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Old 10-25-2004, 01:32 AM   #31
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lifter, why no pasta with seafood? i think they go well together, just don't add cheese (a venial sin, imo)
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Old 10-25-2004, 02:34 AM   #32
 
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Hi Buckytom!

Personally, I have to agree, Seafood Linguine just turns me into hyperdrive for appetite,

Shredded Snow Crab and mini shrimp in pizza just kick butt, even if you have to do it yourself (Sorry for such reference Elf!)

Regrettably, we don't get a lot of the good and fresh stuff here, nor do the wife and daughter appreciate it, even when we do, and I'm not much on linguine, unless its got all those goodies..and you are TOTALLY right about the cheese thing...

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Old 10-25-2004, 02:39 AM   #33
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oh man, snow crab!!!!!!!!!!!!!! never had it on pizza. my favorite crab, sweeter and more flavorful than king.

try making mussels marinara, or fra diavolo, then use the leftover sauce for pizza, yummm.
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Old 10-25-2004, 03:49 AM   #34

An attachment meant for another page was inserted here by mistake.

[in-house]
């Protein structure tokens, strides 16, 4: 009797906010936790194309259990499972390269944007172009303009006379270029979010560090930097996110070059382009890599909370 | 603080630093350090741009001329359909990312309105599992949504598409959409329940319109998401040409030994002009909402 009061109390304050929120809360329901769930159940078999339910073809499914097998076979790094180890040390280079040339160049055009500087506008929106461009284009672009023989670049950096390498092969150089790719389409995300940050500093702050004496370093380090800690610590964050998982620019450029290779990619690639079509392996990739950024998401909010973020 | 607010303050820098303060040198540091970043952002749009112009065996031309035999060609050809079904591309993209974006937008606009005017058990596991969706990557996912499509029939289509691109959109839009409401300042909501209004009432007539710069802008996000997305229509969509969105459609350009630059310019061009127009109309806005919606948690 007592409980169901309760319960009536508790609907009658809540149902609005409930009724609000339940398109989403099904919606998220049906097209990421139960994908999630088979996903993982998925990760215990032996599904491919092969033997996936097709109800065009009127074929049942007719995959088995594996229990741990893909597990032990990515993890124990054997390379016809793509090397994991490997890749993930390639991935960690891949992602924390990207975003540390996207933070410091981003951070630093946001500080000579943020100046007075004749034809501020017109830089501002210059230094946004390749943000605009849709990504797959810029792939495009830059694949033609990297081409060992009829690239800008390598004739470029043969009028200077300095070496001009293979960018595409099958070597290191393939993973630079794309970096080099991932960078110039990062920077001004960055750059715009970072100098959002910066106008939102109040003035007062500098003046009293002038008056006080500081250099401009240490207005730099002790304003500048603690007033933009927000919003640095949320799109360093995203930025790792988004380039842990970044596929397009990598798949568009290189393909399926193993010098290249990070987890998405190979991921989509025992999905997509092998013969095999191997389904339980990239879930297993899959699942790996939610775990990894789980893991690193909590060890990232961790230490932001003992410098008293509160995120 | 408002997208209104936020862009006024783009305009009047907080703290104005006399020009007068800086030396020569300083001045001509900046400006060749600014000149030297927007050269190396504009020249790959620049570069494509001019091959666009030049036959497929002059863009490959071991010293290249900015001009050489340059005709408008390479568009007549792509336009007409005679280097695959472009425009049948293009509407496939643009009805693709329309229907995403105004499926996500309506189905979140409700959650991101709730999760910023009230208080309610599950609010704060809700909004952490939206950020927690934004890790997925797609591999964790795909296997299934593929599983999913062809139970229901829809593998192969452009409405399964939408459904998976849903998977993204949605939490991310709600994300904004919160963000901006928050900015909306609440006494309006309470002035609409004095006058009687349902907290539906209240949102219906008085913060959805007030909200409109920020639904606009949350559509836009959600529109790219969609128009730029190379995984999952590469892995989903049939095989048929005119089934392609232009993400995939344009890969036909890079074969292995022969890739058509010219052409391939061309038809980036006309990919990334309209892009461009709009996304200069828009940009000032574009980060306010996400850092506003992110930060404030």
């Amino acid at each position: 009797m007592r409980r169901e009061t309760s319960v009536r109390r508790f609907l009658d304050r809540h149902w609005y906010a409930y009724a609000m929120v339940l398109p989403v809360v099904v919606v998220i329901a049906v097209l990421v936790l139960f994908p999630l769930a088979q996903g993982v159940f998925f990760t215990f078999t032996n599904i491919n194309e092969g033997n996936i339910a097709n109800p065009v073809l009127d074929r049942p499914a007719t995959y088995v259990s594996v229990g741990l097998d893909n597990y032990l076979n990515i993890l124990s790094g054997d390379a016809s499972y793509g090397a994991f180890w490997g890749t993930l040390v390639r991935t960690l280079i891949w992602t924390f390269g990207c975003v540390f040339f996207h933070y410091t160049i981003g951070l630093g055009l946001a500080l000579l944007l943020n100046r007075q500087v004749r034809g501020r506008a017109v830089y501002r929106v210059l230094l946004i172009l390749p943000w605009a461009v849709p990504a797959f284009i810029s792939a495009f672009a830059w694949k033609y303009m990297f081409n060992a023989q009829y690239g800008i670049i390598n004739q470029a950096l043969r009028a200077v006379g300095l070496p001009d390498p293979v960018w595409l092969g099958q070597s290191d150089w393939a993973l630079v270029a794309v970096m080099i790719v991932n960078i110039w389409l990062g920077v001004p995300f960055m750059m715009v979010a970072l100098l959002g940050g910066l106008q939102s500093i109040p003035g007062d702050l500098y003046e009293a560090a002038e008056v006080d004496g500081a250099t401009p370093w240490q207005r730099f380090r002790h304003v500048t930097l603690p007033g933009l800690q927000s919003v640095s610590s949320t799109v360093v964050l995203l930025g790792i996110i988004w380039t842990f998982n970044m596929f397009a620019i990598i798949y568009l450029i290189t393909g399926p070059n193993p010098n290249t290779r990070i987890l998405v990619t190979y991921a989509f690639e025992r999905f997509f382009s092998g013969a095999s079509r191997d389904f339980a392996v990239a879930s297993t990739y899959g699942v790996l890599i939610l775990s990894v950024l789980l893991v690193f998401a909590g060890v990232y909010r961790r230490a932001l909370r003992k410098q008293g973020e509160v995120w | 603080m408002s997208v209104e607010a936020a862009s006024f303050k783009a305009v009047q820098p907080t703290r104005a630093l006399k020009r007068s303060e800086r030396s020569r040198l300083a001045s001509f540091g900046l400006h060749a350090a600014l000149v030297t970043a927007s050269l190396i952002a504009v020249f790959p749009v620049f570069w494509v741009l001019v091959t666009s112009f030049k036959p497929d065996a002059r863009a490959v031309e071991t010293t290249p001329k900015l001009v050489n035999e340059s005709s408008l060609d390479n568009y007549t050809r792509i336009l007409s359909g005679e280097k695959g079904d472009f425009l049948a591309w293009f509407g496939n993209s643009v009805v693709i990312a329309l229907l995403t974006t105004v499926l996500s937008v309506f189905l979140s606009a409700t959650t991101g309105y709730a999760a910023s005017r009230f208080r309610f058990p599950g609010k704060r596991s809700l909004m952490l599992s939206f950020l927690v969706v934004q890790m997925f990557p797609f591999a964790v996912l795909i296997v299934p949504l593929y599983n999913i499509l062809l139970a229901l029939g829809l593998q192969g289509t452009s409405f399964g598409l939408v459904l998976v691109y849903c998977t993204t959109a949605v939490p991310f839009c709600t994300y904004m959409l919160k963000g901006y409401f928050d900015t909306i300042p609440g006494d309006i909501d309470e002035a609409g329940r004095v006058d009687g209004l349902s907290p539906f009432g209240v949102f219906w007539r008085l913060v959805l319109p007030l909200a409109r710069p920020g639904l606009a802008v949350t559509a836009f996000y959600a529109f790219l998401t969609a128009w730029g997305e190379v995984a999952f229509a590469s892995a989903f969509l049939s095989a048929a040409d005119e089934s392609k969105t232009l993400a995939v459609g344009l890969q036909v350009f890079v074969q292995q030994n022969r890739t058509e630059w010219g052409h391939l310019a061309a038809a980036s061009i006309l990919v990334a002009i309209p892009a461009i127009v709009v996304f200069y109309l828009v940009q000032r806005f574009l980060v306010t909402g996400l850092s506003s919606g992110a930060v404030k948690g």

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Quote:
Originally Posted by Lifter
Hi Buckytom

There you go...if I served pasta with seafood here, I'd get hung on my own front door!, but you are right that you do it your own way, with just a few clues for guidance and if it tastes good, it probably IS good!

Noting to Iron Chef that we cannot seem to get canned or fresh Marzano tomato's here, and even if we could, adding chili flakes would have me back up there on the crucifix...

Its funny, to have the feedback on "Roman" dishes, in June, Margaret and I went to Rome and while I sought to find a "spaghetti dish" similar to our North American sorts...alas! its not like that at all...and again, here in Hamilton, there are more Italian sorts than anywhere else in the world but Italy itself...and so I question the advice abit...


And some of the "jarred stuff" has progressed since "Luv's Food" was 2 years of age, fortunately, and even us greying, balding types get good tips from our Elven contributors...I've tried a splash of wine, Elf, and that kicks it up a bit, but will now try the vinegar thing, and, yes, will be a ontrol freak of how "big" a "splash" but you are likely onto something here

Okay, will let you al, shoot at me now!

Lifter

I'll try to be nice...

I worked and trained under Chef Donato Loperfido, from Alborobello (sp?), a village in Puglia, Italy, and he taught me the basics and techniques behind true Italian cuisine. Chef Donato worked and trained in restaurants in Naples, Rome, Tuscany, and Piemonte. It was he, who taught me the Amatriciana sauce, as well as the usage of red chili flakes in Italian food. FYI, red chili flakes is widely used, most notably in Sicilian cooking, but throughout Italy as well. I'm pretty sure those people back in Italy knew what they were doing.